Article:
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[470] New York become once more markets for trade in the bodies and souls of men. It is the failure to apprehend this great truth that induces so many unsuccessful attempts at final compromise between the slave and free States; and it is the existence of this great fact that renders all such pretended compromises, when made, vain and ephemeral.

At the West, in June, Abraham Lincoln had embodied the same truth in the less immediately famous sentence, already quoted, depicting the “house divided against itself,” Ante, p. 420. and prophesying that it would ultimately become wholly one thing or the other. His successful rival for the United States Senate, Stephen A. Douglas, repudiated1 the dictum alike of the statesman unanimously predesignated as the Republican candidate for President in 1860, and of the obscure Illinois politician who was in reality to stand and to be elected. The logic of Lincoln, he said2 on July 9, meant a war of extermination directed against the South.

Something more than philosophical reflections on the tendency of the Union was needed if the role of the North in the great change in prospect was to be anything more than passive. When Freedom could inspire the same jealousy, devotion, and unity—the same passion— as Slavery, the battle would be over. Mr. Garrison presented this view with his customary gravity in a speech at the twenty-fifth anniversary of the American Anti-Slavery Society in New York in May:3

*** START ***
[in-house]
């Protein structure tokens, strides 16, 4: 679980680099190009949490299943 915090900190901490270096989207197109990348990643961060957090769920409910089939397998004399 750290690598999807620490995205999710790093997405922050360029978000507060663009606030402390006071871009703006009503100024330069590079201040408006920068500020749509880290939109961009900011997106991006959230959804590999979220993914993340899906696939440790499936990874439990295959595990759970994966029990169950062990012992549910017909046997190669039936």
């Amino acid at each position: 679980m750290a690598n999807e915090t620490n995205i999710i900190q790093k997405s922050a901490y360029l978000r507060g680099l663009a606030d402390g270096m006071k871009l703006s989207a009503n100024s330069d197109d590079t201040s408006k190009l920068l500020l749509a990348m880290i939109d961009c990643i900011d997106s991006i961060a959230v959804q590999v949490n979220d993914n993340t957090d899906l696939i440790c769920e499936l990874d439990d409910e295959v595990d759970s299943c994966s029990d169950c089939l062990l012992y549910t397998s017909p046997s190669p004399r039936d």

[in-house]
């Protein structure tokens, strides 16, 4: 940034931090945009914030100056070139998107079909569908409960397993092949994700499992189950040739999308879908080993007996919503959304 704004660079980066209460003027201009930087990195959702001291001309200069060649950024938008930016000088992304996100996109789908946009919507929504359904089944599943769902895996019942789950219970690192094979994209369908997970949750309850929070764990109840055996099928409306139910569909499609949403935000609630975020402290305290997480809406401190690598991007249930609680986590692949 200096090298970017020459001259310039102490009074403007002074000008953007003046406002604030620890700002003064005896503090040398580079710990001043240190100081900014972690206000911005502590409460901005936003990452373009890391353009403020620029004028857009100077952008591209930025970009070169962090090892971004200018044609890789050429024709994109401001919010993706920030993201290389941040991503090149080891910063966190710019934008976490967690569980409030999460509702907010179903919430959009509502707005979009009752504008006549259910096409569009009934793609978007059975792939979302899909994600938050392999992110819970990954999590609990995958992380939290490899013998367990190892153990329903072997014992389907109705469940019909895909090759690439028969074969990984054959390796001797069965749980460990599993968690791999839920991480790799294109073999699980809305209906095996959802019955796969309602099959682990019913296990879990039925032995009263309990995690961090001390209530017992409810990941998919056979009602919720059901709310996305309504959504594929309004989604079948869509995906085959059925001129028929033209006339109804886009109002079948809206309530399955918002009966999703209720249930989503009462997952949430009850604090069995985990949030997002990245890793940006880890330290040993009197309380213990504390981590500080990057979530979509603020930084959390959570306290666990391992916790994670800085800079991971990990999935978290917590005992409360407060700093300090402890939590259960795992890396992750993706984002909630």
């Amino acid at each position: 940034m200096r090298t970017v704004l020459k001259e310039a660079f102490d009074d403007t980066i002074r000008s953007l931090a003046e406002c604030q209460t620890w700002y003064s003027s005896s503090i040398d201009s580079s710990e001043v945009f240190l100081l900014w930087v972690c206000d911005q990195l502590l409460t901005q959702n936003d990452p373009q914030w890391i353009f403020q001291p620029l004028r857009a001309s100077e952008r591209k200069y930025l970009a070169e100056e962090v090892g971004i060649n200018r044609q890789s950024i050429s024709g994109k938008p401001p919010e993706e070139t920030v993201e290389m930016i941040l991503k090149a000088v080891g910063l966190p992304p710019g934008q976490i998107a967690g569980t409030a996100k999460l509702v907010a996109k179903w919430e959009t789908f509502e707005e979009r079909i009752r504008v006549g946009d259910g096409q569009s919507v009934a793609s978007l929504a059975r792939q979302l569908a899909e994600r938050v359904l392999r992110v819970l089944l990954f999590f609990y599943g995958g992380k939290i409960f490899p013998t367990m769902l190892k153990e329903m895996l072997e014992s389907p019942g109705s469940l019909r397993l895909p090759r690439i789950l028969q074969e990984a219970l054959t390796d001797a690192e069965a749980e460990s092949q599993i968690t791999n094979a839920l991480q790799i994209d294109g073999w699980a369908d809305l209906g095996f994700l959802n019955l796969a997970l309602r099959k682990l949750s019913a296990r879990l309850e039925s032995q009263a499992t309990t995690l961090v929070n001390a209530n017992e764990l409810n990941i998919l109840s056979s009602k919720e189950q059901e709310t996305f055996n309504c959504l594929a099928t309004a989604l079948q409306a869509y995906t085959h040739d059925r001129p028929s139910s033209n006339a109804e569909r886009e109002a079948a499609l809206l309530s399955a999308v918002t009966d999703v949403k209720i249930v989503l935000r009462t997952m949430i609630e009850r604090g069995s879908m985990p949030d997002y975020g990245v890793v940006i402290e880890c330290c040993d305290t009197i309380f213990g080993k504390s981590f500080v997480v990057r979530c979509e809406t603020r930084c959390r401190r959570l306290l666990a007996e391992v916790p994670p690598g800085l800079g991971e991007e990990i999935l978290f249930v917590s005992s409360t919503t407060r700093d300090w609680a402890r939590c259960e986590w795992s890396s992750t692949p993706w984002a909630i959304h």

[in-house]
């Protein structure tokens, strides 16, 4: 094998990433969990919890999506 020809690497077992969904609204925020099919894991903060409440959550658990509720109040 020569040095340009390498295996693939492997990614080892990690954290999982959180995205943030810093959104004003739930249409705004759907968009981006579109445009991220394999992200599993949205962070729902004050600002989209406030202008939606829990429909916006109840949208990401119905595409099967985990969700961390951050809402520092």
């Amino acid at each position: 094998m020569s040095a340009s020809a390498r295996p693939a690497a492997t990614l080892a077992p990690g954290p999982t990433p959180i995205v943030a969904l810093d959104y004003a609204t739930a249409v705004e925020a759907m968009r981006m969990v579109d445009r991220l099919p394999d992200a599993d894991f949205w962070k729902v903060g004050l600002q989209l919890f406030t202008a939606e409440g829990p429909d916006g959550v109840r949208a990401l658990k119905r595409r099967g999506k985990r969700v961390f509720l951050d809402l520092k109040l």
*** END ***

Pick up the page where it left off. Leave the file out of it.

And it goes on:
First, a word in regard to the South.4

There are those who say they do not marvel at all that slaveholders are unwilling to part with their slave property. Well, I also think that Southern men are behaving very much according to human nature in its ordinary manifestations, in view of the fact that, inheriting an old institution, and finding it sustained by all that is deemed respectable, honorable, and religious in the South, they feel that to ask them to give up their slaves is tantamount to asking the men of the North to give up their houses and lands; and he, surely, would be regarded as a fool or a madman who should undertake to prove to the people of the North the enormity of holding horses, sheep, and swine as property, and

1 Lib. 28.193.

2 Wilson's Rise and Fall of the Slave Power, 2.572, 573.

3 May 11, 1858.

4 Lib. 28.83.

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